The Caribbean needs help from the international community now more than ever, as it seeks to build resilience to changing weather patterns and the impact on its economies, Commonwealth Secretary General, Baroness Patricia Scotland has said.
Delivering the 42nd annual Sir Winston Scott Memorial lecture at the Frank Collymore Hall last night on the topic: Responsiveness, Resilience and Regeneration: Building on Commonwealth advantage for good governance, prosperity and progress, Baroness Scotland noted that the region had suffered “some unprecedented climatic assaults” this year.
She warned that the existential threat of climate change could no longer be ignored, given the level of devastation wrought on the region by Hurricanes Irma and Maria.
“Last year the London School of Economics estimated that climate change could eliminate US$2.5 trillion of the globe’s financial assets. And that was an assessment made before this summer. And I really wonder whether that would be an upward projection in the future,” she said.
In reference to the commitment made by global leaders at the 2015 Climate Change summit to take steps to reduce global warming by 1.5 degrees Celsius, she added that “a United Nations report later found that the economic growth, as measured by GDP would be ten per cent or US$12 trillion higher if the 1.5 degrees centigrade threshold is achieved”.
Baroness Scotland also zeroed in on the question of funding, pointing out that although the international community had pledged billions to address climate change, countries were still finding it extremely difficult to draw from financing mechanisms such as the Green Fund, for projects to help people adapt to climate change and mitigate its effects.
In this regard, she said the newly established Commonwealth Climate Finance Access Hub should prove to be of immense importance and value to the Caribbean “where floods, hurricanes and other natural disasters have wrought dreadful devastation and dislocation”.
“It is imperative that there is a broad international support and urgent climate action to build back better. And this will require a comprehensive suite of measures for restoration and rebuilding with a holistic and multi-sectoral approach to justice and resilience at its heart,” she added.
Baroness Scotland, who recently visited Barbuda and her native Dominica, both of which were severely battered by Hurricanes Irma and Maria in September, told the audience that the scenes of the damage would remain with her forever.
“When I went to Barbuda I saw a country which had been totally devastated. Nothing remained; very few people were there, but I was taken by one of the members of parliament. And people were pointing out to me buildings, and they were saying things like, ‘that used to be our school’; and ‘that used to be our police station’; and ‘this used to be where we held meetings’. And everything was spoken about in the past, and yet two months before this had been a vibrant, colourful, joyous community and everything was gone and it was really eerie.”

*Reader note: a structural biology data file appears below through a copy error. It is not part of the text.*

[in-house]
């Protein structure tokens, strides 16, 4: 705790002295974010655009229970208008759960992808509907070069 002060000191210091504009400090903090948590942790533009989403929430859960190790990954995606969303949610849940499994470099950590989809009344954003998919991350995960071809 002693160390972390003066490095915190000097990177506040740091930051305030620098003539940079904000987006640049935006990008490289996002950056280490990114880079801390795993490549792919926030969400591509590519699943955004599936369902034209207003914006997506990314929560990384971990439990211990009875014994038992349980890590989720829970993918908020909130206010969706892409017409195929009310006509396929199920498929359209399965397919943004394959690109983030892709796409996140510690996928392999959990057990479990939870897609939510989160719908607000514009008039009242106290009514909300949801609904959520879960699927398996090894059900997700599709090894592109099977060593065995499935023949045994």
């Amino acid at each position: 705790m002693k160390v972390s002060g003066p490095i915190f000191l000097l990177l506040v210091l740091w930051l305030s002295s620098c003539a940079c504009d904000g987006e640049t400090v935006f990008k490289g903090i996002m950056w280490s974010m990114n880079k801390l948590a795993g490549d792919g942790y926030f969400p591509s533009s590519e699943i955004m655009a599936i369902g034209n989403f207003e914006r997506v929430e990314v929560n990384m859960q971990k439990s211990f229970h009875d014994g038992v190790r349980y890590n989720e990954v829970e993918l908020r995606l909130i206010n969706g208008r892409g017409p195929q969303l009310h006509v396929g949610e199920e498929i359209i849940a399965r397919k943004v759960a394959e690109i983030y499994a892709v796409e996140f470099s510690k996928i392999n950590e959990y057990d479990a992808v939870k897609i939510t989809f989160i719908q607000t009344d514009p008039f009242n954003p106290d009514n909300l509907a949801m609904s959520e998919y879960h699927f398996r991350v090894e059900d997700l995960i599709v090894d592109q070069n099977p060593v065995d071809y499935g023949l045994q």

In Dominica the view was equally heart breaking.
“Now many of you in this room will know what it looks like as you fly into Dominica: lush, green vegetation; thick, wonderful foliage, flora, fauna. When I flew in I saw bare trees, brown mud-coloured empty spaces; every roof it seemed, of every building had been removed, and there was not even the bark left on trees.
“And one of the images that will remain with me always is going to Pointe Michel and seeing a woman sitting in the middle of the rubble that used to be her home. The only two things that were recognizable from her house was a fridge freezer and a mattress. Yet three days before the hurricane hit, she had celebrated the ninth birthday of her son in that home. And the only thing that she had left of her life’s work, were the lives of her family.”
In this vein, the Commonwealth Secretary General extended her gratitude to Barbados for its generosity towards Dominica and Barbuda after the storms.
“I don’t think one understands the enormity of the hurt until you see it. And that’s 200 per cent of Dominica’s GDP [gross domestic product] destroyed. And so there are many things for us to ponder because the situation of that woman is symbiotic of the challenges facing many countries of the Commonwealth today,” Baroness Scotland said.
According to her, building resilience to withstand and recover from the negative impact of storms is now even more urgent, given the extent of damage of this year’s hurricanes.
She said when Commonwealth leaders meet in London next April, they will once again be considering practical action to tackle climate change, to protect the environment, and increase the resilience of member states through sustainable development.